the UK-based London Business School (LBS). The findings suggested that the corporate stakeholders of management development and business education were not entirely pleased with the outcomes of management development in general and business school products in particular. Dean Laura Tyson of LSB implied that the current approach to educating management would benefit from a more reflective approach within a curriculum that takes into account the current global context of business. In addition, she argues that management development should be creating managers who are more sensitive, flexible, and adaptable when compared with graduates of previous generations. The implicit theme message is the need to develop managers as “global executives” (Cooper, 2004a). The acknowledgement that much of management today has significant global dimensions to the tasks performed should be the springboard to a renewed curriculum for global management development. Clearly, one of those dimensions is culture. The idea of a globalized economy entails closer integration of people and countries as a result of the continual removal of artificial barriers to trade (see, Stiglitz, 202: 9-10). This level of integration across borders requires managers with the capacity and drive to frame issues and developments in ways that are in tune with a global outlook. In this respect, the content of management development should be conducive to understanding this worldview. This consideration requires a curriculum focus, with content aligned to the environment created by globalization. Teaching approaches that account for the cross-cultural context of globalization are also highly desirable. Furthermore, a screening process that identifies the personal attributes of those suited to operating as global managers is essential. Complex and rapidly changing business environments also demand that new and more appropriate skill sets be developed among today’s managers. Identifying potential managers with appropriate enabling attributes, developing sound skills sets, and combining this approach with less reliance on the typical North America case study approach to teaching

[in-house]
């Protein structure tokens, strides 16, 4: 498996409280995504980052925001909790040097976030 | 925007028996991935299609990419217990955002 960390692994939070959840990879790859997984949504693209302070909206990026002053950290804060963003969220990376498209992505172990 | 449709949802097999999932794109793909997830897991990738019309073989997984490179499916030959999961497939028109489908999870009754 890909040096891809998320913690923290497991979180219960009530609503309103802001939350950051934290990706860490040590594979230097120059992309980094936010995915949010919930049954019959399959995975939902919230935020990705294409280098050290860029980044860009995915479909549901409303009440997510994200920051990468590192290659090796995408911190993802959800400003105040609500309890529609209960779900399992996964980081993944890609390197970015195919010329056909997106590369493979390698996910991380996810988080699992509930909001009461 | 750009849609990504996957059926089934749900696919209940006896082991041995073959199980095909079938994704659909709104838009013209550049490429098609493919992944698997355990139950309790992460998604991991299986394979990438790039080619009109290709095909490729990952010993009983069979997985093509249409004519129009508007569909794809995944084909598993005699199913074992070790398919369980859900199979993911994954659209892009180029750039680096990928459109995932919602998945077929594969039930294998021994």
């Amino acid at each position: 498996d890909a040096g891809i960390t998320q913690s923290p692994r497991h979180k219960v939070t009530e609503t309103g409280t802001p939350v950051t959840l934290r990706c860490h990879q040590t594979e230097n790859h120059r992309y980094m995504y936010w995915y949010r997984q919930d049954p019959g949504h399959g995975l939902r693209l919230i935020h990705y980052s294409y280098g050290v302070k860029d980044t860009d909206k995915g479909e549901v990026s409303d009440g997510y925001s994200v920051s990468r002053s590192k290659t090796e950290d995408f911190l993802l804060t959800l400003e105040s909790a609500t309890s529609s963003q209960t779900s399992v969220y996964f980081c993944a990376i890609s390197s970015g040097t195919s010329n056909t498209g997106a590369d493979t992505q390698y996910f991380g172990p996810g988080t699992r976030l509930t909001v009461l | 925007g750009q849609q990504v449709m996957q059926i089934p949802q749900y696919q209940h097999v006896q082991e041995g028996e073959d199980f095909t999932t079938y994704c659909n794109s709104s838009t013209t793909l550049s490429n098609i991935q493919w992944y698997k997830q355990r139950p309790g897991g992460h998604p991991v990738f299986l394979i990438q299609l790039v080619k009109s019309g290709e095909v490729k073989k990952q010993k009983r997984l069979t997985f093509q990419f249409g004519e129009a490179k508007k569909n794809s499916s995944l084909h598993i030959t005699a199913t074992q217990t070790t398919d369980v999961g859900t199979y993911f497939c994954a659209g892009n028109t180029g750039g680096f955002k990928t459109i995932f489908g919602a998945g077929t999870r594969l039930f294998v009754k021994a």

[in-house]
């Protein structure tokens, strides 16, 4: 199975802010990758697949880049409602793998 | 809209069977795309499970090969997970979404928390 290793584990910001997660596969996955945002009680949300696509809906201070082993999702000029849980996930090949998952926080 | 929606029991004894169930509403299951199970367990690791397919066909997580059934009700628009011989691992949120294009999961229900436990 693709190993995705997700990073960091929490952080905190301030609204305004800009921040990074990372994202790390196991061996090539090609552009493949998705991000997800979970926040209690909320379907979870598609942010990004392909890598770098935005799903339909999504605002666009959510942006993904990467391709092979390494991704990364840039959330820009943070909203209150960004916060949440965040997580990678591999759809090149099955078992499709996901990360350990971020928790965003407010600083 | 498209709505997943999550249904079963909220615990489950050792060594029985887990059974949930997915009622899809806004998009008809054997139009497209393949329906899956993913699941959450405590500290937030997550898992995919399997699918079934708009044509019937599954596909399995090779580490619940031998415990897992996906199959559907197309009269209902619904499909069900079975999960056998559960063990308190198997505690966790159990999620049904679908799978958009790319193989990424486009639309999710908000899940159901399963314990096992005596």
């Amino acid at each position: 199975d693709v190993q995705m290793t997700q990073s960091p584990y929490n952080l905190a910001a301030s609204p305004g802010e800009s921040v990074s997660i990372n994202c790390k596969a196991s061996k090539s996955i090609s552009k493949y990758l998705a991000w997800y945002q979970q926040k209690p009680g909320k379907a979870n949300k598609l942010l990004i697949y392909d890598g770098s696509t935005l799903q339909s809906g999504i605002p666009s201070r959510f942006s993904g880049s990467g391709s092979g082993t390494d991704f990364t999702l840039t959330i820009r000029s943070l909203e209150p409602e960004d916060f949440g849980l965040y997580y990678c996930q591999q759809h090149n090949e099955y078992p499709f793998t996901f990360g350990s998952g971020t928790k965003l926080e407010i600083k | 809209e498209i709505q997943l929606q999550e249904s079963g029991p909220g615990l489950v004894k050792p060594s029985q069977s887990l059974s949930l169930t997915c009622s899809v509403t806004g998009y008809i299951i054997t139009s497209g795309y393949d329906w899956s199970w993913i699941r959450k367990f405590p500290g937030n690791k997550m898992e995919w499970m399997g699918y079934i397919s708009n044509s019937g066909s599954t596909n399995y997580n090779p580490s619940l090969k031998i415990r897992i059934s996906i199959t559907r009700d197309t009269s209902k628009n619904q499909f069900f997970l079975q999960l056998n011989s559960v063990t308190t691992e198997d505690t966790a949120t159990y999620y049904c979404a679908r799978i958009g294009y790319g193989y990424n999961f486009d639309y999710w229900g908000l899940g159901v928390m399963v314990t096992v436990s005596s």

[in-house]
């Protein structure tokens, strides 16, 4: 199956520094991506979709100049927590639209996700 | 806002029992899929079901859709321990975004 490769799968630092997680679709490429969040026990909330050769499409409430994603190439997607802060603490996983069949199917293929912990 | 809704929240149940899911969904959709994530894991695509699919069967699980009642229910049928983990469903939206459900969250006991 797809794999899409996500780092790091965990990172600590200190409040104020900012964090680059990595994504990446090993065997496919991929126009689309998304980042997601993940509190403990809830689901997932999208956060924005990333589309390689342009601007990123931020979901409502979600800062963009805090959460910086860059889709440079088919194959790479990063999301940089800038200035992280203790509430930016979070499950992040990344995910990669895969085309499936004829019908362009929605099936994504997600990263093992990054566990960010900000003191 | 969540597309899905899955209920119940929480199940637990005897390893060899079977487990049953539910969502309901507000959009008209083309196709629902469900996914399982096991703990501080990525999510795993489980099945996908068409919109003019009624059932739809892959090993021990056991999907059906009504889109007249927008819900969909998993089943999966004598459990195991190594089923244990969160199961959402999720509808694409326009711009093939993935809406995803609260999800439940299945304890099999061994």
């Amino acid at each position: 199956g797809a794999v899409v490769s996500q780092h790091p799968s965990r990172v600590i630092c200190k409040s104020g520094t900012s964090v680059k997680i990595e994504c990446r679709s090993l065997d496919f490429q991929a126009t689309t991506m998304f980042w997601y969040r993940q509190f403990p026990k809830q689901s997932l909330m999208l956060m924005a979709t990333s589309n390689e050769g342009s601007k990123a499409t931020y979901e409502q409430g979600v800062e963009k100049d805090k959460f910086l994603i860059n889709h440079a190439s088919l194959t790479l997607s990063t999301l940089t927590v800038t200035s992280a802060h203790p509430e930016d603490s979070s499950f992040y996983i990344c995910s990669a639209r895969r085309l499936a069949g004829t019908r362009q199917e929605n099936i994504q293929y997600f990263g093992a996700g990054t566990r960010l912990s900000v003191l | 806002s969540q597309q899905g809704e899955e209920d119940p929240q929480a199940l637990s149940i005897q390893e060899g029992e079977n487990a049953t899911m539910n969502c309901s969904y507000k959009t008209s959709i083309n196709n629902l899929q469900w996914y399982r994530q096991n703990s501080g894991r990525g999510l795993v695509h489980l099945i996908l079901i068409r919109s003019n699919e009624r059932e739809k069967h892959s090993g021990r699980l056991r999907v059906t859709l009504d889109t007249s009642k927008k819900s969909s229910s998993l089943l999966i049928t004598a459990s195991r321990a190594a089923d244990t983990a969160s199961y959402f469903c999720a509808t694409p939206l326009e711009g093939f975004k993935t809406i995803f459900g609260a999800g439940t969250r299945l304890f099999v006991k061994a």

would improve and enhance contemporary management development. More emphasis on cooperative team-based learning and a change in focus from purely technical knowledge to knowledge that serves people management and cultural sensitivity would also benefit management development. Following the lead of Trompenaars and Hampden-Turner (2004), the necessary and desirable attributes for this new cadre of global managers include disseminating the values of entrepreneurship and innovation, which include the capacity to be adaptable, inventive, and circumspect. The LBS survey revealed that business leaders are agitating for a management development curriculum that emphasizes the three important skills of leadership, managing across cultures, and integrity. For example, Gay Haskins of LBS asserted that most organizational stakeholders take it for granted that a business school education equips graduates with the broad range of business knowledge necessary for them to function as viable members of an organization (Cooper, 2004a). The valueadded element of management education generally consists of identifying and developing additional attributes generally related to leadership, managing across diverse settings and complex circumstances, and promoting integrity. To be sure, the case of the Enron Corporation in the United States and the HIH debacle in Australia as well as other high-profile corporate collapses highlight the need for the further development of integrity, ethical behaviour, social responsibility, and honesty as major elements of the curriculum of management development. In the Australian context, many people worry that management development generally and business schools in particular fails to produce graduates who are sufficiently prepared to commence their careers in business. For Steve Crane, the former ABN-Amro Chief Executive and currently Executive-in-Residence at the University of New South Wales, the current crop of business graduates are not “business ready”. While students certainly receive significant amounts of technical knowledge, the curriculum generally lacks